The Detroiter’s Bill of Rights, Explained
By Simon Albaugh
Detroit, Mich. – In the middle of a recently created park at the junction of Woodward and Jefferson, City Councilmembers, leaders and activists stood in unpredictable weather to announce Detroit’s newly proposed Bill of Rights. Its eight tenants hope to enshrine the demands of Detroiters who have fought through a year that exposed many of the social inequities and injustices that go back to the country’s founding.
Organized through the office of Detroit City Councilmembers Raquel Castañeda-López and Mary Sheffield, the proposal is seeking to change the Detroit City Charter and create a more equitable structure of governance in the city.
Councilmember Castañeda-López is a longstanding advocate for social justice issues and immigration reform in Detroit. Her last major achievement as a Councilmember saw the creation of a COVID-19 Fund specifically for aid to families with undocumented immigration status in Metro-Detroit.
Detroit City Council President Pro-Tempore Mary Sheffield is the youngest member of City Council ever to be elected. Through her political work, she’s developed strong ties with many of the labor and African American organizations around Detroit.
Councilmember Raquel Castañeda-López speaking at a Press Conference for the UndocuFund for Immigrant Families affected by COVID-19.
Adopting the Detroiter’s Bill of Rights
As a Charter Amendment, the Detroiter’s Bill of Rights will need to be approved by a popular vote of all Detroit residents. That vote is expected to happen in August of 2021, if the proposal is approved by the Detroit Charter Revision Commission, the Michigan Governor, and the State’s Attorney General.
If adopted by voters next year, the Detroiter’s Bill of Rights calls for a number of policy changes to institutions like Public Utilities and Policing, among others. The changes have far-reaching effects throughout Detroit’s City Charter and will ultimately revise a few established sections of the Charter, most notably policing.
The fourth right outlined by the Detroiter’s Bill of Rights, the Right to Safety, calls for specific changes mainly to the Charter Section that governs policing, Chapter 8. It echoes the demands of the recent Black Lives Matter-run protests that have been a part of the City’s public outcry against the police killing of George Floyd and other injustices against African Americans.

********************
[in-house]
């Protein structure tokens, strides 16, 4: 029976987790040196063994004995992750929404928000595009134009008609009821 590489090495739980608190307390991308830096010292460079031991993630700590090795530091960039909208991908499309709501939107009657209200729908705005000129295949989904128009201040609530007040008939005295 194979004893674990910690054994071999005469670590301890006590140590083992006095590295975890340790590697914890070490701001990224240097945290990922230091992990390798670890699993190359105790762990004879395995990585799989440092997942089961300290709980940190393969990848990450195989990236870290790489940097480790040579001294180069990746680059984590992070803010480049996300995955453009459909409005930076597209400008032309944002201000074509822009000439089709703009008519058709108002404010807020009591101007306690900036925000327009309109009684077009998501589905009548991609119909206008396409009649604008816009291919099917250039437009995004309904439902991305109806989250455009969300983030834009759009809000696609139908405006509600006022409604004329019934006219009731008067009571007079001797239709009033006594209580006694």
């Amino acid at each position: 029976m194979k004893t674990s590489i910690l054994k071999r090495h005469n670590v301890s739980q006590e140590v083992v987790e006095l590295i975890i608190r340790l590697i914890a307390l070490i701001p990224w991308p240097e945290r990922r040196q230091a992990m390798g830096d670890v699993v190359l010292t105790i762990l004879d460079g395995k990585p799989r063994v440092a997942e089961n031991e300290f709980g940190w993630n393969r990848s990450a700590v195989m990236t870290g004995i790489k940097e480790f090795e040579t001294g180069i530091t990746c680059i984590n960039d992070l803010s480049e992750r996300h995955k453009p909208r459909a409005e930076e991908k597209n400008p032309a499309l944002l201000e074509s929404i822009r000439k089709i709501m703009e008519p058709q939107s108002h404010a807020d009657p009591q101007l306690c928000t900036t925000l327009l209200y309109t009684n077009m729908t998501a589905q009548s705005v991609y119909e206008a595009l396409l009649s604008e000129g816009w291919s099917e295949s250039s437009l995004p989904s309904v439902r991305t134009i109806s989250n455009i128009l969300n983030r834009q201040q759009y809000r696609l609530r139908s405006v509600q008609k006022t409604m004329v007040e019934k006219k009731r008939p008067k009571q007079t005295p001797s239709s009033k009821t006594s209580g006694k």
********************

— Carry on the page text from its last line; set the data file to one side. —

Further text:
The language outlines the specific steps needed to Demilitarize the Police, restrict the use of surveillance technologies like Facial Recognition Software, and restructure the Board of Police Commissioners.
But the Detroiter’s Bill of Rights holds a number of other institutions and communities to a light of scrutiny.
Who’s Going to Benefit from the Detroiter’s Bill of Rights?
Dr. Hayg Oshagan is an Associate Professor of Wayne State University’s Department of Communication where he specializes in Ethnic and Minority Media. He’s also the author of the Detroiter’s Bill of Rights Immigration Agenda.
According to Dr. Oshagan, this new iteration of the Bill of Rights is an effort to confront the current social and political climate with active solutions.
“The mood in the country has worked from both sides,” Dr. Oshagan said. “From the side of people who want to see change because their communities haven’t been treated fairly or with equity, they have become more vocal, and they have become more visible in their demands.
“And then from the other side of the equation, the side that has to allow the change – the side that has to either allow legally or culturally accepted change – that side has been more open to change as well.”
So the people who stand to benefit most from this are the people who have been vocally demanding change. In the case of Immigration, the change that’s been called for is in producing what is essentially a sanctuary city.
The Detroiter’s Bill of Rights calls for the City of Detroit and all of its institutions to stop working with federal immigration authorities. “Nor shall the City of Detroit enter into any contract, agreement, or arrangement that would grant federal civil immigration authority or powers to the City of Detroit or its agents or law enforcement officers,” the Charter Amendment Proposal says.
Within the Charter Amendment Proposal, the document calls for new offices that will oversee the efforts to preserve these rights. For issues with immigration rights, the Office of Immigration Affairs, in addition to the Detroit Immigrant and Refugee Affairs Commission will be responsible for maintaining the rights of immigrants in Detroit.
For other Rights that Councilmember Castañeda-López is seeking to enshrine into law, like the Right to Water, an organization within City Government will need to be created in order to best address the inequal access to clean drinking water as a utility and right. This will involve the establishment of a Community Advisory Board.
Although executing these goals is still a few years away, the effort started last Friday when the Councilmembers who organized this effort submitted their proposal to the Detroit Charter Revision Commission. If approved and voted into law after Aug. of 2021, the City of Detroit will have one year to fulfill the goals that the Detroiter’s Bill of Rights has outlined.